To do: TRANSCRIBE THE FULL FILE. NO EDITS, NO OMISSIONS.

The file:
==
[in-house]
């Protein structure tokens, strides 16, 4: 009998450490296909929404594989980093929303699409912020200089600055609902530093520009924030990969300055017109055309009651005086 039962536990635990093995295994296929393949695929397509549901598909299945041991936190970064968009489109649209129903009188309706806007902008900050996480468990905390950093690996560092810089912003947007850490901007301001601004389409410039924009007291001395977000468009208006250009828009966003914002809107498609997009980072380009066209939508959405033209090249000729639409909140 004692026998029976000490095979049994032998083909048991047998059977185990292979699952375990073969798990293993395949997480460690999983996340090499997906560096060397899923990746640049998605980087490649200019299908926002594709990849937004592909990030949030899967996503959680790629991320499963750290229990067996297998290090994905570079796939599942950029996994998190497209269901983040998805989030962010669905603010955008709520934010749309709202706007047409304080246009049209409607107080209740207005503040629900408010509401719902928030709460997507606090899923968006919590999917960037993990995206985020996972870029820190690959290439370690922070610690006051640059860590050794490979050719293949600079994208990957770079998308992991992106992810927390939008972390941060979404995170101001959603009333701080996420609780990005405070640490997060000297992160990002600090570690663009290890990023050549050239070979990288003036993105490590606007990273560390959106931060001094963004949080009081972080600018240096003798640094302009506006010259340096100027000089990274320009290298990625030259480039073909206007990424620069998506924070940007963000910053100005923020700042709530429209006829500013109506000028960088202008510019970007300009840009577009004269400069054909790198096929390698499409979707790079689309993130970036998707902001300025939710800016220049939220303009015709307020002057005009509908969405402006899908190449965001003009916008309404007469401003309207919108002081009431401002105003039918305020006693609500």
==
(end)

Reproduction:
[in-house]
């Protein structure tokens, strides 16, 4: 009998450490296909929404594989980093929303699409912020200089600055609902530093520009924030990969300055017109055309009651005086 039962536990635990093995295994296929393949695929397509549901598909299945041991936190970064968009489109649209129903009188309706806007902008900050996480468990905390950093690996560092810089912003947007850490901007301001601004389409410039924009007291001395977000468009208006250009828009966003914002809107498609997009980072380009066209939508959405033209090249000729639409909140 004692026998029976000490095979049994032998083909048991047998059977185990292979699952375990073969798990293993395949997480460690999983996340090499997906560096060397899923990746640049998605980087490649200019299908926002594709990849937004592909990030949030899967996503959680790629991320499963750290229990067996297998290090994905570079796939599942950029996994998190497209269901983040998805989030962010669905603010955008709520934010749309709202706007047409304080246009049209409607107080209740207005503040629900408010509401719902928030709460997507606090899923968006919590999917960037993990995206985020996972870029820190690959290439370690922070610690006051640059860590050794490979050719293949600079994208990957770079998308992991992106992810927390939008972390941060979404995170101001959603009333701080996420609780990005405070640490997060000297992160990002600090570690663009290890990023050549050239070979990288003036993105490590606007990273560390959106931060001094963004949080009081972080600018240096003798640094302009506006010259340096100027000089990274320009290298990625030259480039073909206007990424620069998506924070940007963000910053100005923020700042709530429209006829500013109506000028960088202008510019970007300009840009577009004269400069054909790198096929390698499409979707790079689309993130970036998707902001300025939710800016220049939220303009015709307020002057005009509908969405402006899908190449965001003009916008309404007469401003309207919108002081009431401002105003039918305020006693609500």